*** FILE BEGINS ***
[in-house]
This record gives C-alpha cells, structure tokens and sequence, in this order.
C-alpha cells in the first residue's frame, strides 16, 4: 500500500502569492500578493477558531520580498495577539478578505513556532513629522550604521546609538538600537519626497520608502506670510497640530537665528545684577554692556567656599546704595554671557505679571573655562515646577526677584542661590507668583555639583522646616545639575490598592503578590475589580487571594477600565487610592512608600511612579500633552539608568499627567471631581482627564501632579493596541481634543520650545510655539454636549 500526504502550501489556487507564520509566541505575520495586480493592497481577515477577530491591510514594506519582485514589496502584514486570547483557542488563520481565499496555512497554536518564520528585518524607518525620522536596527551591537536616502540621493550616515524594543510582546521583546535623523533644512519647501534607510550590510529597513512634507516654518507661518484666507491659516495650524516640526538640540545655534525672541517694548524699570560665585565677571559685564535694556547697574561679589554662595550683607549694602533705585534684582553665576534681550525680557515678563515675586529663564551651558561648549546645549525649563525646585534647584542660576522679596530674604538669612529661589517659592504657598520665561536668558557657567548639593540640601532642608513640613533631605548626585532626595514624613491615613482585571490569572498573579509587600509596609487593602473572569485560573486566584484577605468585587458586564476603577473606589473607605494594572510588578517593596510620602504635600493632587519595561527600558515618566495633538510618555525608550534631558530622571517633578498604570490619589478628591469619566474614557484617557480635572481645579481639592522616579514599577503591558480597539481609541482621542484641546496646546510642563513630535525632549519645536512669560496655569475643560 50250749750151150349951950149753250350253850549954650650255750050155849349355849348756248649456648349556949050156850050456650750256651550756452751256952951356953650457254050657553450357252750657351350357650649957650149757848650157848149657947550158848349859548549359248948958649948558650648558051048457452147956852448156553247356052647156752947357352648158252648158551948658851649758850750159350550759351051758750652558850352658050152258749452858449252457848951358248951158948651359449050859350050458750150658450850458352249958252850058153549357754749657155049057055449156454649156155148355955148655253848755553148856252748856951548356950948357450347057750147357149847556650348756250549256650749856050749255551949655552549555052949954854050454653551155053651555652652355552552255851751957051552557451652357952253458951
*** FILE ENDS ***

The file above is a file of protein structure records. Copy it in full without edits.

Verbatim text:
[in-house]
This record gives C-alpha cells, structure tokens and sequence, in this order.
C-alpha cells in the first residue's frame, strides 16, 4: 500500500502569492500578493477558531520580498495577539478578505513556532513629522550604521546609538538600537519626497520608502506670510497640530537665528545684577554692556567656599546704595554671557505679571573655562515646577526677584542661590507668583555639583522646616545639575490598592503578590475589580487571594477600565487610592512608600511612579500633552539608568499627567471631581482627564501632579493596541481634543520650545510655539454636549 500526504502550501489556487507564520509566541505575520495586480493592497481577515477577530491591510514594506519582485514589496502584514486570547483557542488563520481565499496555512497554536518564520528585518524607518525620522536596527551591537536616502540621493550616515524594543510582546521583546535623523533644512519647501534607510550590510529597513512634507516654518507661518484666507491659516495650524516640526538640540545655534525672541517694548524699570560665585565677571559685564535694556547697574561679589554662595550683607549694602533705585534684582553665576534681550525680557515678563515675586529663564551651558561648549546645549525649563525646585534647584542660576522679596530674604538669612529661589517659592504657598520665561536668558557657567548639593540640601532642608513640613533631605548626585532626595514624613491615613482585571490569572498573579509587600509596609487593602473572569485560573486566584484577605468585587458586564476603577473606589473607605494594572510588578517593596510620602504635600493632587519595561527600558515618566495633538510618555525608550534631558530622571517633578498604570490619589478628591469619566474614557484617557480635572481645579481639592522616579514599577503591558480597539481609541482621542484641546496646546510642563513630535525632549519645536512669560496655569475643560 50250749750151150349951950149753250350253850549954650650255750050155849349355849348756248649456648349556949050156850050456650750256651550756452751256952951356953650457254050657553450357252750657351350357650649957650149757848650157848149657947550158848349859548549359248948958649948558650648558051048457452147956852448156553247356052647156752947357352648158252648158551948658851649758850750159350550759351051758750652558850352658050152258749452858449252457848951358248951158948651359449050859350050458750150658450850458352249958252850058153549357754749657155049057055449156454649156155148355955148655253848755553148856252748856951548356950948357450347057750147357149847556650348756250549256650749856050749255551949655552549555052949954854050454653551155053651555652652355552552255851751957051552557451652357952253458951